“One of the most important things we can do to support teachers and students is to put modern tools in their hands, and give them access to the limitless knowledge and connections that the Internet makes possible,” said U.S. Secretary of Education Arne Duncan. “That’s why President Obama has made a priority of getting our schools connected to high-speed broadband, and it’s also why I’m so enthusiastic about Connected Educator Month.”

Nearly 200 educational organizations are participating in Connected Educator Month. These organizations will provide a variety of interactive activities, such as webinars, live chats, open houses, contests, projects, and badges for connected educators to earn.

Activities and events will range from a design challenge, in which educators will develop strategies for helping kids develop creative confidence, to a webinar in which five U.S. organizations will team up with UNESCO to share insights about mobile learning around the globe. State and locally focused activities will also engage communities of educators across the nation.

“Connected Educator Month provides an opportunity for all educators across the country to join a vibrant community of teachers and leaders using technology to reimagine learning,” said Richard Culatta, director of the Office of Educational Technology.

Connected Educator Month events can be found at www.ConnectedEducators.org/events. The site will be updated continually to reflect new activities, as they are added throughout the month. You can also follow the conversation on Twitter using the #CE13 hashtag.

For more information about Connected Educator Month, visit http://www.ConnectedEducators.org.

Get Ready for Constitution Day and Citizenship Day

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Students study historical documents in the Boeing Learning Center at the U.S. National Archives.

History Pop Quiz: Do you know who proposed holding the Constitutional Convention?

September 17 marks the anniversary of the signing of the U.S. Constitution in 1787. Constitution Day and Citizenship Day present an opportunity to learn more about the Constitution and the importance of active citizenship. By law, all Federal agencies must provide educational and training materials about the U.S. Constitution to all of its employees, and educational institutions that receive Federal funds are required to hold an educational program about the U.S. Constitution on September 17 each year.

Visit our Constitution Day resource page for more information and ideas for how Constitution Day could be observed at your school or with your family. Included are examples of some educational resources and online copies of historical documents and primary source materials from the U.S. National Archives, Library of Congress and other agencies.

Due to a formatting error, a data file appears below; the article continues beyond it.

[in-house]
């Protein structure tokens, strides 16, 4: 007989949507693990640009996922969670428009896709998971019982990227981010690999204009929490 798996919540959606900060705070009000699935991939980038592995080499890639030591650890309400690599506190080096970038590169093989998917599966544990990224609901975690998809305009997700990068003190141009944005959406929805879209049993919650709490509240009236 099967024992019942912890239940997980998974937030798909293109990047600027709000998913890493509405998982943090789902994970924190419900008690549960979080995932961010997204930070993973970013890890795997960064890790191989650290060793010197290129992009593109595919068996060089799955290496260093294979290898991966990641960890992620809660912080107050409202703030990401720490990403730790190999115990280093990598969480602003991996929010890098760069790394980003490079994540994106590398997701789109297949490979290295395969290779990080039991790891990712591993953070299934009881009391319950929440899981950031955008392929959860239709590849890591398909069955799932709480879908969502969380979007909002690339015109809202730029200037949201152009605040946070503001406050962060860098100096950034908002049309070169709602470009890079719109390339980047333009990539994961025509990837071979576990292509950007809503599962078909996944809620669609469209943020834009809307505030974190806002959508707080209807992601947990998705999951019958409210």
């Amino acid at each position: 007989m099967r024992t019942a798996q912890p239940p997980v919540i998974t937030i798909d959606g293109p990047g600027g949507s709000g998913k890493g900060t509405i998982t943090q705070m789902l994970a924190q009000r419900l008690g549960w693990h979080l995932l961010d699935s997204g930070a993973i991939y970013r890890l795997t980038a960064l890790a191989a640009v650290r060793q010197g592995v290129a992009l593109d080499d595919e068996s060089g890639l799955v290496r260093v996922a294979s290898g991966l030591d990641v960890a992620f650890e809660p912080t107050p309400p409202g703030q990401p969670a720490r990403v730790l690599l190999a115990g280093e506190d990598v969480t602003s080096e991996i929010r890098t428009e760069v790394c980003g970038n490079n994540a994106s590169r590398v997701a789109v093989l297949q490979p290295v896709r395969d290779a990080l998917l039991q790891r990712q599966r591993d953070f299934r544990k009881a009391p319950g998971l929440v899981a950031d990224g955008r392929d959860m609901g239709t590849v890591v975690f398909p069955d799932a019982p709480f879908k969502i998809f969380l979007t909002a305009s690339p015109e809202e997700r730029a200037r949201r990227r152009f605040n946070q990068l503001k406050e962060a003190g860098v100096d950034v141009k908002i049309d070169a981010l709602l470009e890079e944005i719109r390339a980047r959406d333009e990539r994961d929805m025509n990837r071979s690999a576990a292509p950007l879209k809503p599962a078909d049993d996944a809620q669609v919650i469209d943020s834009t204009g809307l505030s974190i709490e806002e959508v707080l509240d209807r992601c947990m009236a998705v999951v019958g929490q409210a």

Pop Quiz Answer Key: James Madison and John Tyler proposed the idea of holding a convention to revise the Articles of Confederation. The convention became known as the Constitutional Convention. The convention’s participants or “framers” accepted the final draft of the Constitution by signing it on September 17, 1787.

Tony Fowler is the Director of Interagency Affairs in the Office of Communications and Outreach in the U.S. Department of Education.

Back-to-School Bus Tour Heads to the Border

Secretary Arne Duncan makes time for an unscheduled bus ride in Columbus, NM. Official Department of Education photo by Joshua Hoover.

Secretary Arne Duncan makes time for an unscheduled bus ride in Columbus, NM. Official Department of Education photo by Joshua Hoover.

With four bus tours under his belt and hundreds of school visits, one thing Secretary Arne Duncan is sure of, is that there is no lack of inspiration in America’s schools. Yesterday’s stops on Duncan’s Strong Start, Bright Future Back-to-School Bus Tour through the Southwest took the Secretary right to the border.

See a collection of social media posts from day two of the tour.

El Paso

The day got a bright start just miles from the U.S./Mexico border at the El Paso Transmountain Early College High School (TECHS), in El Paso, Texas. There isn’t a lack of inspiration at this school that participates in STEM (Science, Technology, Engineering and Math), and has teamed up with El Paso Community College to allow students to take courses and receive an Associate degree before they graduate high school.

Following a classroom visit where Duncan got a hands-on science lesson from students, Duncan participated in a STEM town hall to talk about the school’s successes. Duncan sought answers from the group on how to make STEM more hands-on and listened to emotional stories of hope from the school’s students who are now on their way to college and careers, armed with the power of a quality education.

Dr. Diana Natalicio, president of the University of Texas-El Paso said during the town hall that it takes an entire community to prevent barriers to student progress, and we saw that in action at TECHS.

Columbus